Should the worst possible scenarios happen (a natural disaster, serious damage to your company’s building or infrastructure, or other emergencies), whether or not you maintain a current backup of your data could be what makes or breaks your company’s ability to survive. Loss of essential information due to power loss or physical damage may mean rebuilding everything from the ground up — and losing thousands of dollars every day.
With data backup, don’t just settle for plan A. You need plans B, C, and D prepared in case the worst disasters hit.
Document your backup and emergency data management strategies right away. Maintain a hard copy at all times in case power loss leaves you without access to your digital infrastructure. This will be your go-to guide when things go wrong.
It should function as a roadmap of sorts, explaining your data backup process in detail. If your business operates in a regulated industry (such as health care or finance), you’ll likely be required to turn over these documents to an auditor in the future. Make sure you have them on hand and it will help keep the process of recovery more efficient.
We also recommend a “practice scenario” every so often, in which the emergency plan is acted out step by step to ensure it would actually function in case the disaster actually happens.
There’s an old saying in the computer science field — have a backup for your backup, a backup for that backup, and maybe one more backup for good measure.
If your data is super precious, it may be worth all that extra effort. Confidential transactional information or financial records, for instance, should be backed up many times over in order to ensure it isn’t lost entirely. Basic data such as end user passwords or day-to-day correspondence, on the other hand, may not be important enough to be backed up more than once daily in a single offsite location.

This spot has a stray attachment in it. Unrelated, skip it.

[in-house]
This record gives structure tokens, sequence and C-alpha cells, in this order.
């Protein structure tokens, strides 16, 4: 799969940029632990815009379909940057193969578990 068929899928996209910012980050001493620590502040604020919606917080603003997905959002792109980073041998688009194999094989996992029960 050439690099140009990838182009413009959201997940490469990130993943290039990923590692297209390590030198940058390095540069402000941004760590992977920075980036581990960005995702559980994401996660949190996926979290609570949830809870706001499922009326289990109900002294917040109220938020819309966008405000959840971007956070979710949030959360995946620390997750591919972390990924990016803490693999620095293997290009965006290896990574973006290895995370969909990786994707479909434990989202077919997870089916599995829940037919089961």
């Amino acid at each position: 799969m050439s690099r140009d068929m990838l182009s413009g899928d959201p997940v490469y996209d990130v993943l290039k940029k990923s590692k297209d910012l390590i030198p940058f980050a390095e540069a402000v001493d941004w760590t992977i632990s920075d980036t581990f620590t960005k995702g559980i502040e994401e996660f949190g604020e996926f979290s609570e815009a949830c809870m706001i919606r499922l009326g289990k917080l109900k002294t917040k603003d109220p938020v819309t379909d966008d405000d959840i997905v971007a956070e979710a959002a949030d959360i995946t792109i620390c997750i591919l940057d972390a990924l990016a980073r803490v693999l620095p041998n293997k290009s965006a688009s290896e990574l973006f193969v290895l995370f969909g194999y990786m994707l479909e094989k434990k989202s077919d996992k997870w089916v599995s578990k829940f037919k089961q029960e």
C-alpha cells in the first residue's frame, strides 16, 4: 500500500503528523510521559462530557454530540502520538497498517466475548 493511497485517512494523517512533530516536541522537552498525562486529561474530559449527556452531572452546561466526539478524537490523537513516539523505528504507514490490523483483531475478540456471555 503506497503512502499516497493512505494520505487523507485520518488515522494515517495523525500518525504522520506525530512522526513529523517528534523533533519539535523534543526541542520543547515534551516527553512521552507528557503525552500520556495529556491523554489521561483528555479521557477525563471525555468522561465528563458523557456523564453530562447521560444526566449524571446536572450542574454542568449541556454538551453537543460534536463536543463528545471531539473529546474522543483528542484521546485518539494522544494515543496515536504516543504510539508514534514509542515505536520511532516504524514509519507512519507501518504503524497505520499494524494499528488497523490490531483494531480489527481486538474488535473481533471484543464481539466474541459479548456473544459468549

You’ll need to go through and characterize which information is most essential to the recovery of your business in case of disaster. Once you’ve identified this, you must then consider how you will backup this data. A typical backup strategy will implement the following:
This gives you a quick and easy way to pull down an image, should there ever be something wrong with the backups stored on your NAS.
When most people think of disaster recovery, they typically think of the building burning down or a tornado hitting the office. While those acts may be a one in a million type of occurrence, there are other kinds of disasters that may deliver very similar amounts of damage and are much more common.
Ransomware is becoming more prevalent in enterprises all around the world. What is ransomware? Well, it’s a form of malware that is usually picked up from opening an infected email attachment or visited a hacked website.
Once activated, the ransomware will begin encrypting data on your machines. The newest versions of ransomware use the SVCHost.exe process to begin data encryption on mounted network drives. If you store your data on network shares, this could potentially lead to nearly every user in your business becoming infected or your central data storage becoming completely inaccessible. At that point, unless you pay the requested ransom, you won’t receive the encryption key and all your data will remain locked away.
If you’ve planned for this scenario with consistent daily backups, however, you won’t need to worry at all.
Your organization should take every practical step possible in order to ensure the safety and security of its data. Beyond daily backups, providing its end users with an emergency backup plan (and plans B, C, and D) is essential. In case of an emergency (or ransomware) that could destroy your data, your business will have a better chance of recovery with a recent data backup in hand.
At BACS, we excel at data backup and disaster recovery. Whether working with an SMB or an enterprise-level business, we’re prepared to work with your needs to ensure that no disaster will take your business out for the count. You can reach us by phone at (650) 887-4601 or online today.
Published on 16th February 2016 by James Berger.